As a CNA, you witness the pain, suffering, and fear of your patients every single day. Sometimes you are able to keep your distance, like you were taught to do in CNA training, but other times you completely dive into the trials and lives of your patients. When this happen, you may begin to suffer from compassion fatigue, or what is often referred to as secondary PTSD. When this happens, you can quickly become burned out and lose much of your mental energy.
After CNA Training: Symptoms of Compassion Fatigue
Secondary PTSD, or compassion fatigue, can greatly affect your ability to perform you job after CNA training, so it is essential you understand and have the ability to recognize the symptoms associated with this problem.
- Your job performance decreases and the number of mistakes you make increase
- Every waking moment you are thinking about your patients and their problems
- You aren’t interested in doing anything
- You are having difficulty sleeping
- You don’t have an energy, aren’t as efficient as usual, and you aren’t as satisfied with your job
- You feel weary all of the time
Not sure if you are suffering from compassion fatigue? It may be time to open your eyes. Take a look at the way you are reacting to your coworkers and patients. Is it any different than the way you reacted when you first completed CNA training? Are you more sensitive? Do you coworkers become frustrated with you more easily? Are you patients acting too needy? When you take the time after CNA training to look at how others see you and your affect on the people you work with and care for, you can determine whether you are suffering from compassion fatigue.
Strategies for Dealing With Compassion Fatigue After CNA Training
- Exercise- While you might feel as if you don’t have the time to exercise after CNA training, the benefits of doing so, both mentally and physically, are worth the effort.
- Personal Life- When you are stressed out after CNA training, you might not feel like getting out and enjoying a personal life, but it is very important. Take the time to eat lunch with friends, attend family dinners, pray, meditate, or go to the movies. These efforts will revitalize you and keep you going.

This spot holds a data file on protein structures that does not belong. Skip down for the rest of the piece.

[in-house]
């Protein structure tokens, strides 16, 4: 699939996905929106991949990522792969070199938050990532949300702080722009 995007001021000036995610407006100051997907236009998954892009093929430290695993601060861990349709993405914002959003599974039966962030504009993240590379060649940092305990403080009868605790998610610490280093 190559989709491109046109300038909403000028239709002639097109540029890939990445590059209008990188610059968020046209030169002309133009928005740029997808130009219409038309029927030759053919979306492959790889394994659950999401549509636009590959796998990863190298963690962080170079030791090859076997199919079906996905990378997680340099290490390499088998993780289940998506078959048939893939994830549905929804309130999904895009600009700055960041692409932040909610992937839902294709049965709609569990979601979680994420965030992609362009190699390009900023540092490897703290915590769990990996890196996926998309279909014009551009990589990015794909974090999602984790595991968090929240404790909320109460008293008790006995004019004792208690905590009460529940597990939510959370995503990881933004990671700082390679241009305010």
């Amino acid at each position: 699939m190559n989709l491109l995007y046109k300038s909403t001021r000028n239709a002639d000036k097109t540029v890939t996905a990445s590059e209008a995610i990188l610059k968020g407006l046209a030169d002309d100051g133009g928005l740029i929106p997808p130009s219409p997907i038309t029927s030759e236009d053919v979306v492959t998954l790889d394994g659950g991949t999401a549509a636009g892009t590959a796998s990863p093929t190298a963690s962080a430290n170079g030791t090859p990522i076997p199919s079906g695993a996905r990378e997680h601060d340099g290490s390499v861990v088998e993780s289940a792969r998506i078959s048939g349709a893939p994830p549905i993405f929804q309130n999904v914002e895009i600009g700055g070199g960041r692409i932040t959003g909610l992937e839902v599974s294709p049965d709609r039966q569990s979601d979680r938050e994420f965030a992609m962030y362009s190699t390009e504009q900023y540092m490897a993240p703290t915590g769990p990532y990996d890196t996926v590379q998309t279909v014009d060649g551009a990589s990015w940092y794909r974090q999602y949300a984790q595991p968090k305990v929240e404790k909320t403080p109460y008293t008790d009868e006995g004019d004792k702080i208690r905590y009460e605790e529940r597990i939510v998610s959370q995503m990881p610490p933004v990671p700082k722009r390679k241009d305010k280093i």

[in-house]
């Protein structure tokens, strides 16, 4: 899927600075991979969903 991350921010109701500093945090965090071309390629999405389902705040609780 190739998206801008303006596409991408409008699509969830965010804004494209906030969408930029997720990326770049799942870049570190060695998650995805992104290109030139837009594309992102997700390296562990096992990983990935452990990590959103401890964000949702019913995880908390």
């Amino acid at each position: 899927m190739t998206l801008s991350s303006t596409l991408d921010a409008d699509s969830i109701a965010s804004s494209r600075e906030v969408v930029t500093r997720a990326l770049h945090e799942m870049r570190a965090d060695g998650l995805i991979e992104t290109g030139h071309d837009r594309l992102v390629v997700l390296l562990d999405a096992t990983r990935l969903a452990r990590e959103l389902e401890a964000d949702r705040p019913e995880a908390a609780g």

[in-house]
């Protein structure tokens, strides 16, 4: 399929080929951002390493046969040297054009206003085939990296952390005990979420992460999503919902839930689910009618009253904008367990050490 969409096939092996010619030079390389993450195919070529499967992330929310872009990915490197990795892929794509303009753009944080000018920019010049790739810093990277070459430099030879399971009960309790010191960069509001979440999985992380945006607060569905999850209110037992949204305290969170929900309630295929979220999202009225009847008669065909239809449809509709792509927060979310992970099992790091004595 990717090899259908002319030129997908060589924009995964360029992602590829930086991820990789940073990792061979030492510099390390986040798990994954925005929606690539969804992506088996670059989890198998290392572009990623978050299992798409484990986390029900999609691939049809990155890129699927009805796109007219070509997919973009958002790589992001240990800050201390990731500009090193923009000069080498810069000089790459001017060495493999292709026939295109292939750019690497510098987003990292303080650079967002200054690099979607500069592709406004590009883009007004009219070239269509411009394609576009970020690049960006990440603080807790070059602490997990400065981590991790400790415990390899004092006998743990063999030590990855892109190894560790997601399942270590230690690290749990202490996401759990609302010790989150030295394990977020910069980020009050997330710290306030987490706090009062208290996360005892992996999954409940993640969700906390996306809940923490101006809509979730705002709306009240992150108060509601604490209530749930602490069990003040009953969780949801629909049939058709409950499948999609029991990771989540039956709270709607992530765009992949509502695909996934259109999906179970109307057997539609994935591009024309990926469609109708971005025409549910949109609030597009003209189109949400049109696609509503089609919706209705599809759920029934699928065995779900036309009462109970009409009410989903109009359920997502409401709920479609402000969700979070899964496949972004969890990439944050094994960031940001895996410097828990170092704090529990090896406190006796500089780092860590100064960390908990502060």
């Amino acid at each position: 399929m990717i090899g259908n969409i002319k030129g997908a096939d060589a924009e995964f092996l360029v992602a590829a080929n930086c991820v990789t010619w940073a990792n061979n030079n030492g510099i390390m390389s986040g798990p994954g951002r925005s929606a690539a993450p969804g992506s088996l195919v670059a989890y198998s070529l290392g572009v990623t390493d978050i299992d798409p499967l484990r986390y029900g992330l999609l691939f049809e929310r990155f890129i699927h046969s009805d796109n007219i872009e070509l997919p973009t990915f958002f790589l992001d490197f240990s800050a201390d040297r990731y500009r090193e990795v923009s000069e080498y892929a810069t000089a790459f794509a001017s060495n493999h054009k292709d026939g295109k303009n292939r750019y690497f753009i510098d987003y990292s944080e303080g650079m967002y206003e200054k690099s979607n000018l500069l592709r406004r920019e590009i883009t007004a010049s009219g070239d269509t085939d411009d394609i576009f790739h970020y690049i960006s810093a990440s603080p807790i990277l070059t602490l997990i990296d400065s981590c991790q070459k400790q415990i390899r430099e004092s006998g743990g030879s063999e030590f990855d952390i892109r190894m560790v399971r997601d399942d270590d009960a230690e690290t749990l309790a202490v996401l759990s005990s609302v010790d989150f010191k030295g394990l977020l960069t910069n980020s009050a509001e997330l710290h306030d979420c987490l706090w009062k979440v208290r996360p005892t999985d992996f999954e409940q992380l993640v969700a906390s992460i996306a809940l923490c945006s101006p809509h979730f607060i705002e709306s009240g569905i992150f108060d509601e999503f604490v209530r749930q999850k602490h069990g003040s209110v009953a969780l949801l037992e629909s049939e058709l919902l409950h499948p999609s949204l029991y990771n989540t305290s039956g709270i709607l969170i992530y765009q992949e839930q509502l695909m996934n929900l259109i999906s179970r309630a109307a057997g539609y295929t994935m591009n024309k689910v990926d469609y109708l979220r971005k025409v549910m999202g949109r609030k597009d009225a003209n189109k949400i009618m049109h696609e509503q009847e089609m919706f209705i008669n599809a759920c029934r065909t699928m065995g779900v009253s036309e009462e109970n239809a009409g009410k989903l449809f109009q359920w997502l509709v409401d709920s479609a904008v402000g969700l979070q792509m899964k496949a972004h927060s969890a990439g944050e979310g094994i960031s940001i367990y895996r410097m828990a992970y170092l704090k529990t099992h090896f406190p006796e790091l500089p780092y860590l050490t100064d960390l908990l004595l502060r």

- Set Boundaries- When you are home, be at home. When you are at work, be at work. After CNA training, it can be easily to let your helpful and caring nature overtake your personal life. Don’t let it. Keep your CNA training out of your home life and your home life out of your job.
- Laugh- After CNA training, you might notice that many CNAs, nurses, and doctors have a great sense of humor. Laughter is often called the best medicine, and when it comes to stress, this is definitely the case. Don’t be afraid to laugh and enjoy life.
- Continued CNA Training- If you focus entirely on your patients, you limit yourself. You won’t be able to connect with the people you love and you won’t be able to grow as a CNA. While it is important to care for your patients, don’t let your compassion stop you from bettering yourself through continued CNA training so you can fulfill all of your dreams.
Life after CNA training can be rough. If you think you are have compassion fatigue, use these five strategies to overcome it after CNA training.